Large herniation of L4-5 disc


A microdiscectomy is typically done for an acute or chronic disc protrusion or herniation which causes significant impingment / compression to a spinal nerve root (see images).

Clinical presentation often relates to radicular (nerve) pain in the distribution of the impinged nerve (e.g.  L5 supplies the top of the foot and big toe). Further symptoms can be pins & needles, numbness (sensory) or even weakness or muscle wasting (motor). In rare cases loss of bladder and bowel function (incontinence) can represent an surgical emergency  (immediate surgery is required).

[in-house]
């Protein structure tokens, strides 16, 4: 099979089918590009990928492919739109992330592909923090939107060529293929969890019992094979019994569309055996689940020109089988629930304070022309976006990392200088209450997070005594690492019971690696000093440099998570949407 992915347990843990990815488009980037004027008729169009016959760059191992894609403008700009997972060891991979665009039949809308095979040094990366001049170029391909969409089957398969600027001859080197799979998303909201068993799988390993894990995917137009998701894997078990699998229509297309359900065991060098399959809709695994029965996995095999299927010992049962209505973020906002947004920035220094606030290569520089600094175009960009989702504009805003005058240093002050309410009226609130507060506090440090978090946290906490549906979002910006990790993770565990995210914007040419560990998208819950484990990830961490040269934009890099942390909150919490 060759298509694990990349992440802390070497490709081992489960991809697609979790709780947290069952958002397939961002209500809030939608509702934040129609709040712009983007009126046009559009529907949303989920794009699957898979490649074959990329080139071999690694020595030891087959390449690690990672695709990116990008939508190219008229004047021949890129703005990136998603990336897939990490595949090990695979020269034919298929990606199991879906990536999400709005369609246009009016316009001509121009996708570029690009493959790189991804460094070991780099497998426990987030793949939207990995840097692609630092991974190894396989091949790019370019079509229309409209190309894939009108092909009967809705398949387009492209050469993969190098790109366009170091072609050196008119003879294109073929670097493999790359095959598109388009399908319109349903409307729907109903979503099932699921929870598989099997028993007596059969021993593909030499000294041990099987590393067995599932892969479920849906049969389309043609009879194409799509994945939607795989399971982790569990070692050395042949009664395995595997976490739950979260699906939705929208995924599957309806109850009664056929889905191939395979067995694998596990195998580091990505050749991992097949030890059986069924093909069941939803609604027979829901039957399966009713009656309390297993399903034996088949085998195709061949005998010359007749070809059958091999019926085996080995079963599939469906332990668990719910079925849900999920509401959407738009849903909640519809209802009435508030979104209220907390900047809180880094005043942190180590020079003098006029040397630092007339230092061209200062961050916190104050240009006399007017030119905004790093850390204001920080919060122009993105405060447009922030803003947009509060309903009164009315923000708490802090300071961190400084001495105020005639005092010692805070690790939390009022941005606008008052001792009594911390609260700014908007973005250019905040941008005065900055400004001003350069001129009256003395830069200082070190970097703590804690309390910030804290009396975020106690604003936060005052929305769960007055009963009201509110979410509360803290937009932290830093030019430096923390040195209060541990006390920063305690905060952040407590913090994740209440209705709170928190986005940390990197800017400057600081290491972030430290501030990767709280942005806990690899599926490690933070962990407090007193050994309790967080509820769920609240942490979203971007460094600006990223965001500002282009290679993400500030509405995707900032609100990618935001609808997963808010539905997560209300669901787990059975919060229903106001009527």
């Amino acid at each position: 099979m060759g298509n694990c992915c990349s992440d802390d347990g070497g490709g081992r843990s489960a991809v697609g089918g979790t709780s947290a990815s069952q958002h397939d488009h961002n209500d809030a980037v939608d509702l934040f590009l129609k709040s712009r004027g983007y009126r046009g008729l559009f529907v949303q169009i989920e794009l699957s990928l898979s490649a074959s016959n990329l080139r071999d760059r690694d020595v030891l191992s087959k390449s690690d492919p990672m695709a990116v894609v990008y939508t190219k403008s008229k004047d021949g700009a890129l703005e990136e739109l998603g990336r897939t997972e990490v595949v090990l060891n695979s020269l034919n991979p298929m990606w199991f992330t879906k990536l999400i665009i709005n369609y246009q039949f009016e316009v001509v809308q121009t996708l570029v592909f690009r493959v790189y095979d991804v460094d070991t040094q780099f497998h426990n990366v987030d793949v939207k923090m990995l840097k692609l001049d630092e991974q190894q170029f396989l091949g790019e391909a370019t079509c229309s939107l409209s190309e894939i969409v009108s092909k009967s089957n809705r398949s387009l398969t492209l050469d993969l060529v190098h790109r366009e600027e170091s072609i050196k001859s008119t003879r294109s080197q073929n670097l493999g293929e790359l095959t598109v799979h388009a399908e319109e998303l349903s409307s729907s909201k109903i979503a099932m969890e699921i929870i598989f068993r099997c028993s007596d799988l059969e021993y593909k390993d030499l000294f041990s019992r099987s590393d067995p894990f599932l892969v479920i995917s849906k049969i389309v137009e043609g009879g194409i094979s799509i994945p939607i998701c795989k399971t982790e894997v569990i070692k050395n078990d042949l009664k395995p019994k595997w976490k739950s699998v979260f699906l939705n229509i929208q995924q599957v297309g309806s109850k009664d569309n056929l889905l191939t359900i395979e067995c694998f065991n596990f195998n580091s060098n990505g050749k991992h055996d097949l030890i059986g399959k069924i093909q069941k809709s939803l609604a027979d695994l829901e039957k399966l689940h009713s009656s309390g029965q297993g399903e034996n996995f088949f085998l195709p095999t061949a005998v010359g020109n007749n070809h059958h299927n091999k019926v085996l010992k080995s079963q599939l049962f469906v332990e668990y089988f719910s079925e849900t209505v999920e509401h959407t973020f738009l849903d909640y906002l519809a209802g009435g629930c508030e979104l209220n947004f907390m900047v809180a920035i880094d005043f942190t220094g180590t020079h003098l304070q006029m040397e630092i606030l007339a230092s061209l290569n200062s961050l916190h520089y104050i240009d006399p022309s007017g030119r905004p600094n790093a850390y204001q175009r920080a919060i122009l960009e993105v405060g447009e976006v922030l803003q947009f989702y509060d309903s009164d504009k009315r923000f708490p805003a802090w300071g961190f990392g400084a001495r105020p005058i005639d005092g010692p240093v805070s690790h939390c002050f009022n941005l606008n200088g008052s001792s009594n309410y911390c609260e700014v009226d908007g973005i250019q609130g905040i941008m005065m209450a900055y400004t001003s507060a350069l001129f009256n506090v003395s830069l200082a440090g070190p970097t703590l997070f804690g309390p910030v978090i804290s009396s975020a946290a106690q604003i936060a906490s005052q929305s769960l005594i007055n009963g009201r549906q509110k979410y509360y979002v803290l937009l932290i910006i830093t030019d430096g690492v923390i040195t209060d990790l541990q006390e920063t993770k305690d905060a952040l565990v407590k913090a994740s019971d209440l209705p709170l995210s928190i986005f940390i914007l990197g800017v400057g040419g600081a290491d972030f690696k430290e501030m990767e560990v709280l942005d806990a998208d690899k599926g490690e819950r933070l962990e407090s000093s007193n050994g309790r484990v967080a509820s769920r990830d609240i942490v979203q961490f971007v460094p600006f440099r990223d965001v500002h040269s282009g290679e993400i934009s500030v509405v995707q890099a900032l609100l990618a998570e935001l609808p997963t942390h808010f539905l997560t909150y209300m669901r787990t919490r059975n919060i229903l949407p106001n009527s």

Microdiscectomy is usually a straight forward procedure which takes about 45 to 60 minutes surgical time and requires general anaestetic. Intraoperative X-ray is used to find the correct level and the use of an operative microscope allow for a small incision (3-4cm), minimal blood loss and good visualisation of important structures (i.e. nerve). With specialised instruments parts of the protruded disc are removed and the impinged nerve decompressed.

Postopertively most patients would be allowed to mobilise after about 24 hours. A hospital stay between 2 and 4 days is typical.